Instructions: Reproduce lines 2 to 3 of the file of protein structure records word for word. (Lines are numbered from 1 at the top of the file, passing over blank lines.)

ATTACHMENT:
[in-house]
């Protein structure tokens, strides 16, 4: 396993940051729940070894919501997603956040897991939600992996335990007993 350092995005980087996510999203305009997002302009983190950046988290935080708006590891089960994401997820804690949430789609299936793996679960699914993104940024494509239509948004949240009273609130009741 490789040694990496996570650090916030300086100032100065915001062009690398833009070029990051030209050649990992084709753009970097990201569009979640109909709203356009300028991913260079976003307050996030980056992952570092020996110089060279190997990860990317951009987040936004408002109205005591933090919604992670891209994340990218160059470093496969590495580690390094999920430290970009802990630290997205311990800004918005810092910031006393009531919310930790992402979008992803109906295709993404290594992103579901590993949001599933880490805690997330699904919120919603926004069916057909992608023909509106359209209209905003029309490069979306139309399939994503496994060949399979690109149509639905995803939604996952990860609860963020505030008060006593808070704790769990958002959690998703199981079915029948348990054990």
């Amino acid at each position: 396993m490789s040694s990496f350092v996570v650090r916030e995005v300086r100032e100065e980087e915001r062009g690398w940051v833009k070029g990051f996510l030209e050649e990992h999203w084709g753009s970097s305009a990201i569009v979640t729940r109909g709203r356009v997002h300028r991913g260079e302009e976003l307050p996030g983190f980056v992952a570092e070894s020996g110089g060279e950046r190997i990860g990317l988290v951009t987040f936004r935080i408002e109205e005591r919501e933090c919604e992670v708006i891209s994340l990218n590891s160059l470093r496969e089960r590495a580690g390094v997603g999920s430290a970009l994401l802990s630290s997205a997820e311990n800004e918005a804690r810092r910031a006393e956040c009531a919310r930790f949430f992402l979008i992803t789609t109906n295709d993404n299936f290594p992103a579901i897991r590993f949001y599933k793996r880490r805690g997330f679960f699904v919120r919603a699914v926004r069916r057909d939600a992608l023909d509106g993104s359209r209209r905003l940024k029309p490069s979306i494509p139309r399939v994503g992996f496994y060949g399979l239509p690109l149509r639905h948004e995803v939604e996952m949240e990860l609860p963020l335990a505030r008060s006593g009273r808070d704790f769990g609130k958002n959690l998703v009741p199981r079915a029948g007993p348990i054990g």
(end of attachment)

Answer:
């Protein structure tokens, strides 16, 4: 396993940051729940070894919501997603956040897991939600992996335990007993 350092995005980087996510999203305009997002302009983190950046988290935080708006590891089960994401997820804690949430789609299936793996679960699914993104940024494509239509948004949240009273609130009741 490789040694990496996570650090916030300086100032100065915001062009690398833009070029990051030209050649990992084709753009970097990201569009979640109909709203356009300028991913260079976003307050996030980056992952570092020996110089060279190997990860990317951009987040936004408002109205005591933090919604992670891209994340990218160059470093496969590495580690390094999920430290970009802990630290997205311990800004918005810092910031006393009531919310930790992402979008992803109906295709993404290594992103579901590993949001599933880490805690997330699904919120919603926004069916057909992608023909509106359209209209905003029309490069979306139309399939994503496994060949399979690109149509639905995803939604996952990860609860963020505030008060006593808070704790769990958002959690998703199981079915029948348990054990």
């Amino acid at each position: 396993m490789s040694s990496f350092v996570v650090r916030e995005v300086r100032e100065e980087e915001r062009g690398w940051v833009k070029g990051f996510l030209e050649e990992h999203w084709g753009s970097s305009a990201i569009v979640t729940r109909g709203r356009v997002h300028r991913g260079e302009e976003l307050p996030g983190f980056v992952a570092e070894s020996g110089g060279e950046r190997i990860g990317l988290v951009t987040f936004r935080i408002e109205e005591r919501e933090c919604e992670v708006i891209s994340l990218n590891s160059l470093r496969e089960r590495a580690g390094v997603g999920s430290a970009l994401l802990s630290s997205a997820e311990n800004e918005a804690r810092r910031a006393e956040c009531a919310r930790f949430f992402l979008i992803t789609t109906n295709d993404n299936f290594p992103a579901i897991r590993f949001y599933k793996r880490r805690g997330f679960f699904v919120r919603a699914v926004r069916r057909d939600a992608l023909d509106g993104s359209r209209r905003l940024k029309p490069s979306i494509p139309r399939v994503g992996f496994y060949g399979l239509p690109l149509r639905h948004e995803v939604e996952m949240e990860l609860p963020l335990a505030r008060s006593g009273r808070d704790f769990g609130k958002n959690l998703v009741p199981r079915a029948g007993p348990i054990g």